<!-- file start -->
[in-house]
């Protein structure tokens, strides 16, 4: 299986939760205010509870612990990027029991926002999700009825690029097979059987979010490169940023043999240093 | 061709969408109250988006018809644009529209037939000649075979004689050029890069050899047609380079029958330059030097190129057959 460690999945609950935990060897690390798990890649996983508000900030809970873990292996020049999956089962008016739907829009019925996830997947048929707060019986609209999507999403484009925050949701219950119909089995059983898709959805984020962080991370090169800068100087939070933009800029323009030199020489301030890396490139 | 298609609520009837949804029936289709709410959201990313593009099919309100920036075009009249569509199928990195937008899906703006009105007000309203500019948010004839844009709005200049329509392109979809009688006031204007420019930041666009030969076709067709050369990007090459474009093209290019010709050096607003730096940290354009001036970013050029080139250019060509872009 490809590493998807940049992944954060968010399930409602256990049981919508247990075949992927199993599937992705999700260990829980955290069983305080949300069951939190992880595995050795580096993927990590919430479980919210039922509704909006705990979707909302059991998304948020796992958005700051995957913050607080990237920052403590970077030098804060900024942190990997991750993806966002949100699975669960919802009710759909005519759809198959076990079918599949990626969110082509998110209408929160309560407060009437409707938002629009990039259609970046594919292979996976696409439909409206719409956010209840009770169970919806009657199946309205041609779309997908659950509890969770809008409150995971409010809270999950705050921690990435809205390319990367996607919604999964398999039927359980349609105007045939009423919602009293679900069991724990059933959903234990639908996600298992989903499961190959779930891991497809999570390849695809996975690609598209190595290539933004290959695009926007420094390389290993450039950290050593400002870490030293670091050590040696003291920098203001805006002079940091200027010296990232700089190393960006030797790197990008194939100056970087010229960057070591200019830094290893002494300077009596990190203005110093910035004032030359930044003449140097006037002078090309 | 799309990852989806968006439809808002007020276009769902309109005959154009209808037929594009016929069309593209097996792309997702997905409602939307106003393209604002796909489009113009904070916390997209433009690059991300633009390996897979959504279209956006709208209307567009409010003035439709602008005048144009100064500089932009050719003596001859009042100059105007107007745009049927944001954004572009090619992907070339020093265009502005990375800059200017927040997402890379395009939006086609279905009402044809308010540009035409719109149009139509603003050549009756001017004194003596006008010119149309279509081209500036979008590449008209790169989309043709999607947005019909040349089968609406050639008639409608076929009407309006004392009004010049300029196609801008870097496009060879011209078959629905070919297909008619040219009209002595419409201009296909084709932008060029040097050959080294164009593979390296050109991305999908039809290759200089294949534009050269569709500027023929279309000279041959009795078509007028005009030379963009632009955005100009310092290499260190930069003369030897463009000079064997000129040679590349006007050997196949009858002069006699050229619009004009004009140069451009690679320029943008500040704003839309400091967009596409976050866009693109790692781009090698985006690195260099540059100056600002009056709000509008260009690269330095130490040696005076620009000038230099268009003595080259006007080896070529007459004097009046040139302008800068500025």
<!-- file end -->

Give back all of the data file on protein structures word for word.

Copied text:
[in-house]
């Protein structure tokens, strides 16, 4: 299986939760205010509870612990990027029991926002999700009825690029097979059987979010490169940023043999240093 | 061709969408109250988006018809644009529209037939000649075979004689050029890069050899047609380079029958330059030097190129057959 460690999945609950935990060897690390798990890649996983508000900030809970873990292996020049999956089962008016739907829009019925996830997947048929707060019986609209999507999403484009925050949701219950119909089995059983898709959805984020962080991370090169800068100087939070933009800029323009030199020489301030890396490139 | 298609609520009837949804029936289709709410959201990313593009099919309100920036075009009249569509199928990195937008899906703006009105007000309203500019948010004839844009709005200049329509392109979809009688006031204007420019930041666009030969076709067709050369990007090459474009093209290019010709050096607003730096940290354009001036970013050029080139250019060509872009 490809590493998807940049992944954060968010399930409602256990049981919508247990075949992927199993599937992705999700260990829980955290069983305080949300069951939190992880595995050795580096993927990590919430479980919210039922509704909006705990979707909302059991998304948020796992958005700051995957913050607080990237920052403590970077030098804060900024942190990997991750993806966002949100699975669960919802009710759909005519759809198959076990079918599949990626969110082509998110209408929160309560407060009437409707938002629009990039259609970046594919292979996976696409439909409206719409956010209840009770169970919806009657199946309205041609779309997908659950509890969770809008409150995971409010809270999950705050921690990435809205390319990367996607919604999964398999039927359980349609105007045939009423919602009293679900069991724990059933959903234990639908996600298992989903499961190959779930891991497809999570390849695809996975690609598209190595290539933004290959695009926007420094390389290993450039950290050593400002870490030293670091050590040696003291920098203001805006002079940091200027010296990232700089190393960006030797790197990008194939100056970087010229960057070591200019830094290893002494300077009596990190203005110093910035004032030359930044003449140097006037002078090309 | 799309990852989806968006439809808002007020276009769902309109005959154009209808037929594009016929069309593209097996792309997702997905409602939307106003393209604002796909489009113009904070916390997209433009690059991300633009390996897979959504279209956006709208209307567009409010003035439709602008005048144009100064500089932009050719003596001859009042100059105007107007745009049927944001954004572009090619992907070339020093265009502005990375800059200017927040997402890379395009939006086609279905009402044809308010540009035409719109149009139509603003050549009756001017004194003596006008010119149309279509081209500036979008590449008209790169989309043709999607947005019909040349089968609406050639008639409608076929009407309006004392009004010049300029196609801008870097496009060879011209078959629905070919297909008619040219009209002595419409201009296909084709932008060029040097050959080294164009593979390296050109991305999908039809290759200089294949534009050269569709500027023929279309000279041959009795078509007028005009030379963009632009955005100009310092290499260190930069003369030897463009000079064997000129040679590349006007050997196949009858002069006699050229619009004009004009140069451009690679320029943008500040704003839309400091967009596409976050866009693109790692781009090698985006690195260099540059100056600002009056709000509008260009690269330095130490040696005076620009000038230099268009003595080259006007080896070529007459004097009046040139302008800068500025």